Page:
Police are clamping down on personalised number plates they say are confusing.
Christchurch motorists with plates using combinations of letters and numbers have received letters from police saying they intend cancelling them because they are not easily readable and are "not in the interest of road safety".
Police can apply to NZ Transport Agency (NZTA) - which authorises them - to have the plates cancelled.
One motorist contacted APNZ to complain about the letter he received from a Christchurch police officer intending to cancel his plate.
He refused to give his name, or his plate, but said it was a combination of numbers and letters.
Police are targeting number plates with sequences such as I111I1, Q0Q0OQ, or S3SS3S, which police say could cause accidents with other motorists trying to work it out and getting distracted.
But the motorist is fighting his case and believes it will lead to legal action.
"I'm furious about it," he said.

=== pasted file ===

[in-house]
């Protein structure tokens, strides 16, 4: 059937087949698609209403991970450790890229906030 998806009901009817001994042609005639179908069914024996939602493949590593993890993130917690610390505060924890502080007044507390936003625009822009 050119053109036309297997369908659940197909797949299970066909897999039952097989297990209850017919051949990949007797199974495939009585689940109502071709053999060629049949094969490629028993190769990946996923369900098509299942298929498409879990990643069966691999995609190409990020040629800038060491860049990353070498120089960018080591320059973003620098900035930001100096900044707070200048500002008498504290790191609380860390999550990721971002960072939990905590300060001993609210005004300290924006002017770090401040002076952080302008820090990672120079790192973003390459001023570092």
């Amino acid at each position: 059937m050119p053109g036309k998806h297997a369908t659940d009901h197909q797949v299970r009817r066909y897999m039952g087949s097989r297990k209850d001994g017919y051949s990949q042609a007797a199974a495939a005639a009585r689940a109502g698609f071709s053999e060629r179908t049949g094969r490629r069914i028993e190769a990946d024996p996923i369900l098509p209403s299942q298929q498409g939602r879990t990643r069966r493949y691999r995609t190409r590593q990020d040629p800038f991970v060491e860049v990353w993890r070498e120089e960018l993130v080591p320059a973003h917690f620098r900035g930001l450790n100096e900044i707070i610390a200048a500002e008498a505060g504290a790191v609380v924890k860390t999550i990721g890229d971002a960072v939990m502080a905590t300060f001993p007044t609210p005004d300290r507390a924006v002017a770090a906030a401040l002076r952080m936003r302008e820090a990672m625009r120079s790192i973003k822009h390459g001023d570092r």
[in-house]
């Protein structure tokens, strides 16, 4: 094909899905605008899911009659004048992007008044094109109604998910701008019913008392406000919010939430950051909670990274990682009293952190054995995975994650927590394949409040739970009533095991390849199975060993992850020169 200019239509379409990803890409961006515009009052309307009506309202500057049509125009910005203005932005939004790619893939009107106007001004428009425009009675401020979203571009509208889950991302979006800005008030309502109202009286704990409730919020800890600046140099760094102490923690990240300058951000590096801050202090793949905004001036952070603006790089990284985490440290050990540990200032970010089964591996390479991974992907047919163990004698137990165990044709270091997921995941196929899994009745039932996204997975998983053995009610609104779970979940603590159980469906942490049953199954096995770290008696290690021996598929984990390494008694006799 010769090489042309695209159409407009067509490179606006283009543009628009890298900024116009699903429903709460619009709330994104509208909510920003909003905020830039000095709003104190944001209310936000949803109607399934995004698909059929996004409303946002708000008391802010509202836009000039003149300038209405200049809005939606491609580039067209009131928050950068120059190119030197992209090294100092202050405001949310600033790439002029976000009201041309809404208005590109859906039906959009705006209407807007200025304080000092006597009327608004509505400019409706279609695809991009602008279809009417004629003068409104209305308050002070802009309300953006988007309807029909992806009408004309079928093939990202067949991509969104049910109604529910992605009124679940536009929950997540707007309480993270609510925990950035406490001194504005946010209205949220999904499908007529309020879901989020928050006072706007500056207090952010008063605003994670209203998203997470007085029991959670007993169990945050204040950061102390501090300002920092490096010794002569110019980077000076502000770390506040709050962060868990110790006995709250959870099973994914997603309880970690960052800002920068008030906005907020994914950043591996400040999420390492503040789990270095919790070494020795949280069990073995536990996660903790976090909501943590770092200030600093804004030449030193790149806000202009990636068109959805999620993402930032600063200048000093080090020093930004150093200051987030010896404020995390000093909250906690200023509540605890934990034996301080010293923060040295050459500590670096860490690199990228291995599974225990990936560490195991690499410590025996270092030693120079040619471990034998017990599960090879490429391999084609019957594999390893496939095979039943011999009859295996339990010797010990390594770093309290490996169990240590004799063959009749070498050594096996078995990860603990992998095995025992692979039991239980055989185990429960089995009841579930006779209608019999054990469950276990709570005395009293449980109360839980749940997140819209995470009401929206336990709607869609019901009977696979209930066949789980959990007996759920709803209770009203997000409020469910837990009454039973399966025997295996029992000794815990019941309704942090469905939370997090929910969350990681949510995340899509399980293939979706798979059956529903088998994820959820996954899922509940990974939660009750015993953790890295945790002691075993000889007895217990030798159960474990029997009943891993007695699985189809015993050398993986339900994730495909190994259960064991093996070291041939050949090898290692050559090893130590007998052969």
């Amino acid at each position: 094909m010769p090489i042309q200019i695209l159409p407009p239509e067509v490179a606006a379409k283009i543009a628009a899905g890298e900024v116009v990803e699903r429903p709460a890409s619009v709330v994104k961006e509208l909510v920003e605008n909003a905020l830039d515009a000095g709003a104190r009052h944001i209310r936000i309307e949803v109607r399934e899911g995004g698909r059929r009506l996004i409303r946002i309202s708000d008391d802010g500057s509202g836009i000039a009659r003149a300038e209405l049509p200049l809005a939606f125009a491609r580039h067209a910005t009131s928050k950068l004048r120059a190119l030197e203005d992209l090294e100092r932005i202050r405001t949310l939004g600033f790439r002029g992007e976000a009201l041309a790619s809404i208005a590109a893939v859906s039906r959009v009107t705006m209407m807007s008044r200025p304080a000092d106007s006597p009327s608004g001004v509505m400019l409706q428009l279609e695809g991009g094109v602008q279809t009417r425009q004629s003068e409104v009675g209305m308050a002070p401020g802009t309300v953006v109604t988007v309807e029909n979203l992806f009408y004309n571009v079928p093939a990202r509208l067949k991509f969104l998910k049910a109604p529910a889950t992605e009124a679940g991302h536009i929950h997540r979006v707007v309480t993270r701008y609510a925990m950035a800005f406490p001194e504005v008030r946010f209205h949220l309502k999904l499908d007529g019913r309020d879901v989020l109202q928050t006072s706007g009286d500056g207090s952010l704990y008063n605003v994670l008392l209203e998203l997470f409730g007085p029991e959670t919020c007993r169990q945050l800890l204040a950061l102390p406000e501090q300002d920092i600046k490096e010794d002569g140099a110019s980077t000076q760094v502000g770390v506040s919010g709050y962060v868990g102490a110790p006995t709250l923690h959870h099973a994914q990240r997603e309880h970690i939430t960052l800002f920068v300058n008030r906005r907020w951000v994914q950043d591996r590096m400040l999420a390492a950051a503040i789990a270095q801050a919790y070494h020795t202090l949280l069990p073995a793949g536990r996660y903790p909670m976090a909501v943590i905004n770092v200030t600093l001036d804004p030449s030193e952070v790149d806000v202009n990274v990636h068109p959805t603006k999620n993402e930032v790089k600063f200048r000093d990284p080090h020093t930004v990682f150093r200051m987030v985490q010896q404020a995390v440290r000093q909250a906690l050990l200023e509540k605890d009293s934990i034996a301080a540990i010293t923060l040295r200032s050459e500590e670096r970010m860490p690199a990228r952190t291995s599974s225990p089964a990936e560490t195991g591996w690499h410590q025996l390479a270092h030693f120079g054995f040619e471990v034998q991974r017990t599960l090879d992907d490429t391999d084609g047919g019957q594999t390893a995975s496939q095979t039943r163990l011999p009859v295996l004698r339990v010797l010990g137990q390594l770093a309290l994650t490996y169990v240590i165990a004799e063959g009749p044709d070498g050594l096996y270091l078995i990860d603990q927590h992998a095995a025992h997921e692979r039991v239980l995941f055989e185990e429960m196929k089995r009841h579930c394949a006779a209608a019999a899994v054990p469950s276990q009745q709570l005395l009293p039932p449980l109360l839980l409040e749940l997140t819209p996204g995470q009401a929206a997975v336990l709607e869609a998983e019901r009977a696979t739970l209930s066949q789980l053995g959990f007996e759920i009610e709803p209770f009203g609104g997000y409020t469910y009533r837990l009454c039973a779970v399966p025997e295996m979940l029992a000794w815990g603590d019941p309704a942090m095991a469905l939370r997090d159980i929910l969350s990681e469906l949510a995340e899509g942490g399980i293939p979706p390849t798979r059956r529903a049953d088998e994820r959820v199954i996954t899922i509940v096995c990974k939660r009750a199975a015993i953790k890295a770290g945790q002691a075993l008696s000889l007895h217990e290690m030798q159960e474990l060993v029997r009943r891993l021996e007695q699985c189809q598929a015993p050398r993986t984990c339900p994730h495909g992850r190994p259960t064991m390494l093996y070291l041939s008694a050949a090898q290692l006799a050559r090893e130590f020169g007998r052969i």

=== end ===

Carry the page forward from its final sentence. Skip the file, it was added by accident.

"They don't have a problem reading it when they issue me with a speeding infringement notice."
The NZTA has already confiscated two plates in Christchurch.
A police spokesman confirmed that under the Land Transport Act 1998 there is provision to apply for a plate to be cancelled if it is "offensive" or "confusing".
He confirmed that Christchurch police recently wrote to two people whose plates were deemed a "risk to road safety."
"This is due to the plates having a sequence of similar numbers and letters (eg ones and 'I's) and (zeros, 'O's and 'Q's), which the officer believes makes it difficult to accurately and easily identify the vehicle," the spokesman said.
"An application must then be made to the registrar of Land Transport, who considers the application. Police are currently working through this process."